Wednesday, January 27, 2010

DO YOU LIKE REWARDS? WHAT A STUPID QUESTION

OESTERHOUDT STRIKES

Everyone likes rewards. Everyone likes receiving things they like. We are programmed to like rewards. It is in our nature to seek them. It is as natural as hunger or thirst. We rarely do anything unless there is some reward for our efforts. Rewards induce human behavior. As such, they drive all economic activity. After all, who would work if he knew he would receive no pay? Who would work harder if he knew he would receive no greater prize for the extra effort?

All this may seem obvious. But I mention it because Citibank® actually poses the question in its latest advertising campaign. On billboards and on computer screens, Citibank® queries: "Do you like rewards? If you do, you should open an account with us." It then lists various perks that new accountholders receive, like a $50 (taxable) bounty, a potential $100 (taxable) payment for new customer referrals and retail "points" that accumulate whenever they use Citibank® debit cards. So if you charge enough Starbucks® coffee on your card, you'll get a $10 "gift" one day.

Those are the "rewards" they are talking about. And who doesn't like rewards?

People love rewards because people are basically selfish. Rewards reflect personal gain; when a person wins a reward, he benefits. He might receive money or gratification. He might receive an emotional payout. No matter what form a reward takes, it appeals to men's base instinct to profit. For that reason, rewards induce behavior. One man offers a reward in order to persuade another man to act as he wishes. He knows that men like rewards, so he knows men will adapt their behavior to get it. This is no different from any other mammal. Dangle a leftover steak in a dog's face and you can it to do every trick in the book.

Yet this basic mammalian urge for rewards forms the basis for all purposeful economic activity in our "civilized" world. The only difference between men and dogs is that you need to dangle paychecks in their faces, not leftover steak. Then they'll do whatever tricks you want.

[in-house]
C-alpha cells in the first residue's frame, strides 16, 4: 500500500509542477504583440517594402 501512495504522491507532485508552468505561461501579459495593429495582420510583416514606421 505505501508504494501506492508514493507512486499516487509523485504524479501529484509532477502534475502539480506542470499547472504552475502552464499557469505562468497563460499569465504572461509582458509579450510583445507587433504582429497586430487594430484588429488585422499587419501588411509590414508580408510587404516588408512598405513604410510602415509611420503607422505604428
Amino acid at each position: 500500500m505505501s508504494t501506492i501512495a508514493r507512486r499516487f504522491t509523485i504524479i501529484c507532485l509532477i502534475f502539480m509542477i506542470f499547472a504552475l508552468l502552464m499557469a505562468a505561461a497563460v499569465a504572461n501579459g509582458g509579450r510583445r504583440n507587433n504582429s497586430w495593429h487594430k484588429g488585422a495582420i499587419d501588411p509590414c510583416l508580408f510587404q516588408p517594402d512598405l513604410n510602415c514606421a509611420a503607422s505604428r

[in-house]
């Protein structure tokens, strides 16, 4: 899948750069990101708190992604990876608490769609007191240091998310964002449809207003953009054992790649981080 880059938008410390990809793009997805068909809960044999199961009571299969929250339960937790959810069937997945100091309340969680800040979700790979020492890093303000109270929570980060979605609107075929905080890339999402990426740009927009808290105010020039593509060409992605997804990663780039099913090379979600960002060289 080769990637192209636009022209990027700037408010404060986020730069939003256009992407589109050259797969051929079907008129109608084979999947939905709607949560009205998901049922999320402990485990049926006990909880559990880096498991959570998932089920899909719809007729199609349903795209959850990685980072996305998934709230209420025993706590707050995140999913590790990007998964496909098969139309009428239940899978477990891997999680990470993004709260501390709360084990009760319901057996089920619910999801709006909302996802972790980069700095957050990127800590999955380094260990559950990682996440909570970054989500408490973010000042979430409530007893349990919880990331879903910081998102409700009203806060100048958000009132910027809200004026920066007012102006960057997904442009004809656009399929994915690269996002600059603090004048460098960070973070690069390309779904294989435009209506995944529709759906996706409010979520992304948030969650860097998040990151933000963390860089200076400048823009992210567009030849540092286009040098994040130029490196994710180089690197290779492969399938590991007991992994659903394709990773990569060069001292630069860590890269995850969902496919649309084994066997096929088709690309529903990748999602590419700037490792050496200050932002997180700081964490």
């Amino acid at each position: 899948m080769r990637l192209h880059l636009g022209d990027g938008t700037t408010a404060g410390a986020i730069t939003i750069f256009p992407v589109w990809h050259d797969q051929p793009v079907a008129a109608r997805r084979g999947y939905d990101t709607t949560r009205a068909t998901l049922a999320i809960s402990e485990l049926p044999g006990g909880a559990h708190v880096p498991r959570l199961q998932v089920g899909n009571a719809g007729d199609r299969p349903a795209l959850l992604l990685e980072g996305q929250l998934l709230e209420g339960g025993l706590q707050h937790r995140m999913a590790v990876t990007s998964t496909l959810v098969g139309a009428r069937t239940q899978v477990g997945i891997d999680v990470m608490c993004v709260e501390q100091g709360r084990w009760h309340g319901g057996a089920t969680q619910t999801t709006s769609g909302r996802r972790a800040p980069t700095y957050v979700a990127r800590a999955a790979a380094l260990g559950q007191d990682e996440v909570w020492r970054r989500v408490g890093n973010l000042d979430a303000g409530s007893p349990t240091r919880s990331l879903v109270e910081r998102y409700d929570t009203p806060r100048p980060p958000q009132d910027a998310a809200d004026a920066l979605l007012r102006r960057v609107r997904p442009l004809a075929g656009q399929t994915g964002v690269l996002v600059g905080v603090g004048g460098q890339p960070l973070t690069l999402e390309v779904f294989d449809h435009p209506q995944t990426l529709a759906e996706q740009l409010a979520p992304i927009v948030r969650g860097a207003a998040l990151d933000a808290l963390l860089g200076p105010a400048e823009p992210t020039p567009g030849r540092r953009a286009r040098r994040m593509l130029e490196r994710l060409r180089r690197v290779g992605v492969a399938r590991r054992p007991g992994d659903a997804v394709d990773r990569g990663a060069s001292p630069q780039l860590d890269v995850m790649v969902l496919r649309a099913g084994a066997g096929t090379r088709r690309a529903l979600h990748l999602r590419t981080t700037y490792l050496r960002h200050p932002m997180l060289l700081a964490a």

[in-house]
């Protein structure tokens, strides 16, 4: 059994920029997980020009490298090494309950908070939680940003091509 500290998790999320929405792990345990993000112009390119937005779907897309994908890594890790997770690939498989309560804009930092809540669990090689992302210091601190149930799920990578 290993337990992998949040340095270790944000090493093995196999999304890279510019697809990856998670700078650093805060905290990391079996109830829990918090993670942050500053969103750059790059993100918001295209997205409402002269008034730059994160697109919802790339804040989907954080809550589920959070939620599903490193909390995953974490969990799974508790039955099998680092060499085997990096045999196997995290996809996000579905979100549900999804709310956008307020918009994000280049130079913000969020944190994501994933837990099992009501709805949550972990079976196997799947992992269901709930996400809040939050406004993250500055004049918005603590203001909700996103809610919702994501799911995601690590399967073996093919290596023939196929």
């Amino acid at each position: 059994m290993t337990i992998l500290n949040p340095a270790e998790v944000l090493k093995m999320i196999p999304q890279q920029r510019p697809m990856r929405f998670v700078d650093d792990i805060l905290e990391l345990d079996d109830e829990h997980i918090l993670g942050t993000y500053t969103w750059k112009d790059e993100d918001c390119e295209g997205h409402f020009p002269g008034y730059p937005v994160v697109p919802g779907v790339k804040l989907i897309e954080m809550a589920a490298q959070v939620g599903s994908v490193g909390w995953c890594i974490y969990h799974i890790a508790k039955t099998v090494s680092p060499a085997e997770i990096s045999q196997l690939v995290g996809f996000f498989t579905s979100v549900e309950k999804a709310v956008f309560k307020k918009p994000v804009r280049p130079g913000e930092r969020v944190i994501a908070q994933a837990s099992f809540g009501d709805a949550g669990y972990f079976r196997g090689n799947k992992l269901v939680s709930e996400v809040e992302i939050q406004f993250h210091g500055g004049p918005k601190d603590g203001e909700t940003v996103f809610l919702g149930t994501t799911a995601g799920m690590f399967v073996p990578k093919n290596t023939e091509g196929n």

Put another way, rewards make us human. They might not bring out the best in us, but they are still central to human existence. People live for rewards. Why else would they do anything? Nature intended it that way. After all, why would human beings--or any animals--propagate if there were not some biological reward for propagating? People like sex because it offers an intense physical reward. Without the reward, no one would want to do it. Nature understands how animals think. And man is just another animal: He needs a selfish incentive to do anything. He needs a reward.

When it comes to rewards, man is different from other animals in a crucial respect: He can manipulate rewards to exploit his fellows. Through language and superior resources, a shrewd man can persuade a weaker man to do just about anything for the right reward. And the shrewd man can dictate the conditions under which the weak man obtains a reward. In sum, those conditions reduce the weak man to the shrewd man's control. Rewards, then, become an instrument of tyranny as well as enterprise.